Announcement: Community partnership formalizes vision for redevelopment of liberty bank building in the Central District

Guest Contributor October 27, 2016 0
MOU Partners (left to right) Evelyn Thomas Allen, BCIA; Wyking Garrett, Africatown; Andrea Caupain, Centerstone; Kevin Dawson Jr., Centerstone; Jaebadiah Gardner, CHH; Jill Fleming, CHH. • Courtesy Photo

MOU Partners (left to right) Evelyn Thomas Allen, BCIA; Wyking Garrett, Africatown; Andrea Caupain, Centerstone; Kevin Dawson Jr., Centerstone; Jaebadiah Gardner, CHH; Jill Fleming, CHH. • Courtesy Photo

The following is an announcement from Capitol HIll Housing:

Africatown-Central District Preservation and Development Association (Africatown), The Black Community Impact Alliance (BCIA), Capitol Hill Housing (CHH), and Centerstone announced on October 11 the signing of a Memorandum of Understanding (MOU) to guide the development of the Liberty Bank Building (24th and E Union).

The MOU formalizes an agreement between the partners to use the development of the site as a vehicle for the empowerment of the African-American community.

Liberty Bank was founded in 1968 as a community response to redlining and disinvestment in Central Seattle. The project also accomplishes the City’s goal to bring arts, culture, affordable commercial space and affordable housing. The project is supported by the Mayor Ed Murray’s Office, City of Seattle’s Office of Housing (OH) and the Office of Economic Development (OED).

In signing the MOU, the partners agreed to the following:

  • Secure long-term African-American ownership of the building. CHH will develop a partnership with Centerstone and Africatown that provides the opportunity for African-American community-based ownership of the building. Centerstone will have both a right of first offer and first right of refusal to acquire Liberty Bank after 15 years.
  • Provide affordable commercial space. CHH will work with Centerstone, Africatown, and BCIA to ensure the commercial space of the Liberty Bank project is designed and operated to prioritize affordability for small African American-owned businesses which meet minimum leasing criteria.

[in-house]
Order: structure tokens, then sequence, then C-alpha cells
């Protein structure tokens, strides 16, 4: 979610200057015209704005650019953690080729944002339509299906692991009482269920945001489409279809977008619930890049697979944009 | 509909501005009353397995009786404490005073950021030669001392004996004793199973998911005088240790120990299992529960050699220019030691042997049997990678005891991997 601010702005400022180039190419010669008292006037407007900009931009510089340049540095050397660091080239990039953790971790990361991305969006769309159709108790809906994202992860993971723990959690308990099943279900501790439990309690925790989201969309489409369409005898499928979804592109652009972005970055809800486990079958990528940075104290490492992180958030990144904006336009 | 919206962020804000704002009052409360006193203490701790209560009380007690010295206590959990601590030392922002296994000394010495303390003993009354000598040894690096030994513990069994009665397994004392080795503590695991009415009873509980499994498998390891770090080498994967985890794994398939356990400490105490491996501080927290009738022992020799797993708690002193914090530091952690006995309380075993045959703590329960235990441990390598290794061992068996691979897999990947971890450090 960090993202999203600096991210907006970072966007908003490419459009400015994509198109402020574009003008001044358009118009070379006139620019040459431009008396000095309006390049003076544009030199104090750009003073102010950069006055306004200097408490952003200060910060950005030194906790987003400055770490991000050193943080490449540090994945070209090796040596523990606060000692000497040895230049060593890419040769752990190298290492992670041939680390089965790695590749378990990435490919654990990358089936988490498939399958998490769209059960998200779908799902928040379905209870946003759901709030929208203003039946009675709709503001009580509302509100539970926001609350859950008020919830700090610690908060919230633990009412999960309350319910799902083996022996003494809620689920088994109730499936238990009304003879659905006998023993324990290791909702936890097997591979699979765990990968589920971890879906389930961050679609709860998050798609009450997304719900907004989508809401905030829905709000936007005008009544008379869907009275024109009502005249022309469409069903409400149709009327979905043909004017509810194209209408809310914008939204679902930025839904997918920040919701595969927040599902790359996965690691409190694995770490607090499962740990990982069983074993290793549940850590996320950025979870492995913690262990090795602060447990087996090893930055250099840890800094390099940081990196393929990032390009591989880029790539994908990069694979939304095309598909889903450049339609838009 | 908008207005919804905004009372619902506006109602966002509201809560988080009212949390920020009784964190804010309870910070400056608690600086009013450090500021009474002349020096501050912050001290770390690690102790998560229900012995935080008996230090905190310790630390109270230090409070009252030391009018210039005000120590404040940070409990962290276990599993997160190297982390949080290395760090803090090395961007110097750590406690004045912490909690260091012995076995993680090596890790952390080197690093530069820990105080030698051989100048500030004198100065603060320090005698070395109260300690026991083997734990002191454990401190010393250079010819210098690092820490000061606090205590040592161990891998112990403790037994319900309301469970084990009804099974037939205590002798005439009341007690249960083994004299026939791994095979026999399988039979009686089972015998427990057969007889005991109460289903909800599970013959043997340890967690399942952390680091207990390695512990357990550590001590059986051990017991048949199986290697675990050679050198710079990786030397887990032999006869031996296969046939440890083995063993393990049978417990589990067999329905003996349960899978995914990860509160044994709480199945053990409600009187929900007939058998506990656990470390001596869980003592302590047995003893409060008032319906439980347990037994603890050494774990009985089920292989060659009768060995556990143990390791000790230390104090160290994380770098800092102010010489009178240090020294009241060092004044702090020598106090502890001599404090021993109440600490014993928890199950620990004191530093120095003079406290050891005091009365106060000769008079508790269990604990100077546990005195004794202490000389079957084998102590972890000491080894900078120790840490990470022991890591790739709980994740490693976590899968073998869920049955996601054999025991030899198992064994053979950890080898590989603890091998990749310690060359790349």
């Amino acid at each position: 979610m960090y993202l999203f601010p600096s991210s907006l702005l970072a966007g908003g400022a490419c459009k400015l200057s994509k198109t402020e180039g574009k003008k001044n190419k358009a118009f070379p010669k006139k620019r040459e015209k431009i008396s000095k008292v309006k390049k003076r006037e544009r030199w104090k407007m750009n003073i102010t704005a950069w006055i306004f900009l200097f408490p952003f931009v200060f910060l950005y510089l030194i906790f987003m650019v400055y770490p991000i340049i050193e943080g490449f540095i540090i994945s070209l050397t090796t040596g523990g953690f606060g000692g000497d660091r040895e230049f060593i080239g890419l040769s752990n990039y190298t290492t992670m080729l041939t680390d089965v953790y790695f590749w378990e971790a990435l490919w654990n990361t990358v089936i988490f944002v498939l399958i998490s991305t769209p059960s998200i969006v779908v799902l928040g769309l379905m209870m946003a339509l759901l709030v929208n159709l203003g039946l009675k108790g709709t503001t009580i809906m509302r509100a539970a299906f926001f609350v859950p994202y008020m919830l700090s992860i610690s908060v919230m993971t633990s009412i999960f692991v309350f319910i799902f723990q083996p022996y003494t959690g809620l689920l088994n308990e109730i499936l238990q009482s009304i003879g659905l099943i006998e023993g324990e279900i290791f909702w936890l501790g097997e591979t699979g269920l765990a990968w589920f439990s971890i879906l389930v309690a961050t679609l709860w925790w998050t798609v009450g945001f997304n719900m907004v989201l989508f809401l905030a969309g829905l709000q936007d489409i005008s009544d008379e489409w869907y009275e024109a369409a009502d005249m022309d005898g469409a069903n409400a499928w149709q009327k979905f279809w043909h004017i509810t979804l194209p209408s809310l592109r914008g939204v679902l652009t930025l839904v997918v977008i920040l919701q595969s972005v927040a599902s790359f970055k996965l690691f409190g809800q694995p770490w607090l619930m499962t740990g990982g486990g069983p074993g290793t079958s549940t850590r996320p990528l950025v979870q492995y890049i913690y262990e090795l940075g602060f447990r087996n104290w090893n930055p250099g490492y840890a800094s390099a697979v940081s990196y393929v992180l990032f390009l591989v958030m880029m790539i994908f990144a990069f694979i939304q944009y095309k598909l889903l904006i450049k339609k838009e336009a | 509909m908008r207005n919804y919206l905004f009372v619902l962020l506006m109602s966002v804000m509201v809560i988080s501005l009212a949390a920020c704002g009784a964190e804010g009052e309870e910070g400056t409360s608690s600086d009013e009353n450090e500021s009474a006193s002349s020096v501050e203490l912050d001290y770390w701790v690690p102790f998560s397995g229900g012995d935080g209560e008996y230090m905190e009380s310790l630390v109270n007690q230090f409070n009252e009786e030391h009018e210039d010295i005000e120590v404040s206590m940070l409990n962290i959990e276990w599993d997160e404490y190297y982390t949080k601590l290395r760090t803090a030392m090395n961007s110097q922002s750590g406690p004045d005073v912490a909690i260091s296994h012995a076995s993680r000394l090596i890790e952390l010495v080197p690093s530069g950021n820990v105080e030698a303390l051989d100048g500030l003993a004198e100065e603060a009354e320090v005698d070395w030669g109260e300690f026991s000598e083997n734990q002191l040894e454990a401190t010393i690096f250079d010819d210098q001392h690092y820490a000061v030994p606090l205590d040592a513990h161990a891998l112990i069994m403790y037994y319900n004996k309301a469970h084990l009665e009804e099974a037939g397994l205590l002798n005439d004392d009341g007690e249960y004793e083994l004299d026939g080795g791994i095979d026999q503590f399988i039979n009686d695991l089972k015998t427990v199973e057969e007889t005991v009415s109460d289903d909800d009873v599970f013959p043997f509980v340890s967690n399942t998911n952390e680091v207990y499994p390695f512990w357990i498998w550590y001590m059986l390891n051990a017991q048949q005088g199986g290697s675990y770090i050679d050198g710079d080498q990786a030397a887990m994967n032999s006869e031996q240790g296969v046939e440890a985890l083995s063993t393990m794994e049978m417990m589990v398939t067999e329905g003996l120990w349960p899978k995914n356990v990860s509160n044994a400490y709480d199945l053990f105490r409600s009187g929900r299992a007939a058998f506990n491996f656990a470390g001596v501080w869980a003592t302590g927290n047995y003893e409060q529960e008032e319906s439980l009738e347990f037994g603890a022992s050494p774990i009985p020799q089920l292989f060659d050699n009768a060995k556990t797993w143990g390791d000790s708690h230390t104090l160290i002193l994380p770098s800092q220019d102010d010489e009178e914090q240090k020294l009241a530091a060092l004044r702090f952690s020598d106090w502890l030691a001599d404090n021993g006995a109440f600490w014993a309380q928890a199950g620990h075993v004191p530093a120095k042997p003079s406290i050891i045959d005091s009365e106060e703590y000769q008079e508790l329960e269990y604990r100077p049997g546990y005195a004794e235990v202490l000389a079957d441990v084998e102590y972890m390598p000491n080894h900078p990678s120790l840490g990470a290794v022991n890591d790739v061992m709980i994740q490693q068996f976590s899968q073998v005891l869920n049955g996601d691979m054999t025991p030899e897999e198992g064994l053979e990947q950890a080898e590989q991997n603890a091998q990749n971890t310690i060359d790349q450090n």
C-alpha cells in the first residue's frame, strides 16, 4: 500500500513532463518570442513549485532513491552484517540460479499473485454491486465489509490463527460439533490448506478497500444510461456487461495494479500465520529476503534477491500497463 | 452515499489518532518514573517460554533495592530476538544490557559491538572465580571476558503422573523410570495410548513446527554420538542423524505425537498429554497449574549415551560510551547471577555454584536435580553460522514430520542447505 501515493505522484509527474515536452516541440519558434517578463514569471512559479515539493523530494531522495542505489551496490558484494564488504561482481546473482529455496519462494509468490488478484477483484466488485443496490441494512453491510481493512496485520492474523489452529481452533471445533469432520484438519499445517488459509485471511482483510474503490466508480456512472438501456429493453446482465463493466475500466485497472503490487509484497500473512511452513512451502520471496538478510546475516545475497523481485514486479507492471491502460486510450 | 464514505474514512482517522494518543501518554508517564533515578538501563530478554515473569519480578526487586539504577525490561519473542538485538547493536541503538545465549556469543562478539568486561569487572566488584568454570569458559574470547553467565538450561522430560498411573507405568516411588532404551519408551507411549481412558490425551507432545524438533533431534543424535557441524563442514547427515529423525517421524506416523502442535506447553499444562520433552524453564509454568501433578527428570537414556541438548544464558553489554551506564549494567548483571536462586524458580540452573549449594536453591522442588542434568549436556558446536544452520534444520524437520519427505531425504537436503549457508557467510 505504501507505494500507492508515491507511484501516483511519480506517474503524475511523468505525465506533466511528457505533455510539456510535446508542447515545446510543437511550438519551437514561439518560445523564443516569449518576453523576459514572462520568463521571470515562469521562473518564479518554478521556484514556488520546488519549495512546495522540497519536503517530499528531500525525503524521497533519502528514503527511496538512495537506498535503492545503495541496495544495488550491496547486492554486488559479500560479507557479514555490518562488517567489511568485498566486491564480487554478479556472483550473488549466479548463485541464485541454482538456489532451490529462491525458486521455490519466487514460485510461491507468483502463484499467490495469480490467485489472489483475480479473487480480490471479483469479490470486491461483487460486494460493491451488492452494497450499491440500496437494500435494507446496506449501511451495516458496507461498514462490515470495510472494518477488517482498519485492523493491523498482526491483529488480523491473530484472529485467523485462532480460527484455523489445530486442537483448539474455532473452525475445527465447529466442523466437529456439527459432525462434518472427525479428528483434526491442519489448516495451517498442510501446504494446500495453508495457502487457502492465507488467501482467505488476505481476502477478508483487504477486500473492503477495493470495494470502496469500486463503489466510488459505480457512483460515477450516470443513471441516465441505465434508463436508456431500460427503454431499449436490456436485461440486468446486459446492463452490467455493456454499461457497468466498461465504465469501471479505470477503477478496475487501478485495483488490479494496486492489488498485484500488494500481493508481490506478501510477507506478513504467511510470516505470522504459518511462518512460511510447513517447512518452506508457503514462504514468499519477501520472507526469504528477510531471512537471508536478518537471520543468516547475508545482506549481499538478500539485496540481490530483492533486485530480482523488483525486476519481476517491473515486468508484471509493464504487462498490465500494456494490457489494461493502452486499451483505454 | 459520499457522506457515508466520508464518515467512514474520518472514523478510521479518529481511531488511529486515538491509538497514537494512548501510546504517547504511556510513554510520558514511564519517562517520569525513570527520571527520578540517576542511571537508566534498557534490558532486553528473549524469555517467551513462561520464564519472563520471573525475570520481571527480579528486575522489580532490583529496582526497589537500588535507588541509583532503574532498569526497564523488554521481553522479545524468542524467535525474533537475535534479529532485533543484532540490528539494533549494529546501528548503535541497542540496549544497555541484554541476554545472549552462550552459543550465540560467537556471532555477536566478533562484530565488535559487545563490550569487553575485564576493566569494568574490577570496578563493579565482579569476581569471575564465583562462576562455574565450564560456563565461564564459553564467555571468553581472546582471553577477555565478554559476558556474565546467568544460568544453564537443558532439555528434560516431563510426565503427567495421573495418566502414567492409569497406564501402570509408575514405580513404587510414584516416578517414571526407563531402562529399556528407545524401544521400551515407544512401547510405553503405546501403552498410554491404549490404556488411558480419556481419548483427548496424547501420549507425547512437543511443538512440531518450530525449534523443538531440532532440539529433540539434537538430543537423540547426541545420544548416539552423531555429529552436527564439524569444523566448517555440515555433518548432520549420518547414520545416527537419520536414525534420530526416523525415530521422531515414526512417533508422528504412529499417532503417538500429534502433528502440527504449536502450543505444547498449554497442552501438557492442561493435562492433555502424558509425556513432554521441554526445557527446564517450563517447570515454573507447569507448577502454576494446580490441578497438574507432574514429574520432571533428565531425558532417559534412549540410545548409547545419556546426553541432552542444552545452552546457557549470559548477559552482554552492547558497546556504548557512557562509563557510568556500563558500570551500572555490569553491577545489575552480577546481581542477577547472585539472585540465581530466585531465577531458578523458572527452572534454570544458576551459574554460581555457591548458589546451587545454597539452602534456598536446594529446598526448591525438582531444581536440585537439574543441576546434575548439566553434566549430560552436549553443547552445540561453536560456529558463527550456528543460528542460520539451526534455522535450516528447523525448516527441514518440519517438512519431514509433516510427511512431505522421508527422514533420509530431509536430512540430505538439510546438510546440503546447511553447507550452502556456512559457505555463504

• Develop and support Black-owned businesses. The Capitol Hill Housing Foundation will commit $5,000 per year for three years to help establish a business innovation fund to support small, Black-owned business development in the Central Area.
  • Design a building that connects with the history of the community. The project partners will ensure that the building design both appropriately memorializes its history as Liberty Bank and is representative of African-American design sensibility.
  • Prioritize local and minority hiring. CHH will work with the Partners and other community partners to identify Black-owned subcontractors. The project will also recognize the goals of the City of Seattle’s “priority hire” program.
  • Reaffirm the Central District as a hub of the pan-African community. CHH will work with Centerstone and Africatown to affirmatively market available rental units to members of the community that have been historically disenfranchised and displaced by past and present policies and practices. CHH will work with the partners to program activities in the building in ways which maximize activation of the building reflective of community priorities. CHH will further work with partners or other organizations to develop or facilitate access to services that provide a pathway to home ownership, business ownership, and wealth building.
  • Explore further policy changes. The partnership recognizes that one building is not enough to address the growing issue of displacement in the Central District. The project partners will work with the City to explore policies that allow for the prioritization of displaced families and individuals in publicly financed affordable housing.
  • Diversify CHH. CHH strives to reflect the diversity of the communities it serves. As CHH expands its work in the Central District, it will continue its commitment to diversifying the CHH Board and staff, as recognized in recent hires and appointments as well as ongoing training.

The MOU represents the next step in over three years of extensive advocacy led by Africatown and outreach conducted by CHH to find the best way to honor the history and cultural significance of Liberty Bank and memorialize it at the site.

Construction of the building is scheduled to begin spring of 2017. When completed, the Liberty Bank Building will be a six-story, mixed-use project at 24th and Union with commercial space on the ground floor and 115 units of housing for people earning between 30%, 50%, and 60% of the area median income (between $31,650 and  $54,180, depending on family size). The units will be a mix of studios, one bedroom, and two bedroom units. More information can be found at LibertyBankBuilding.org.

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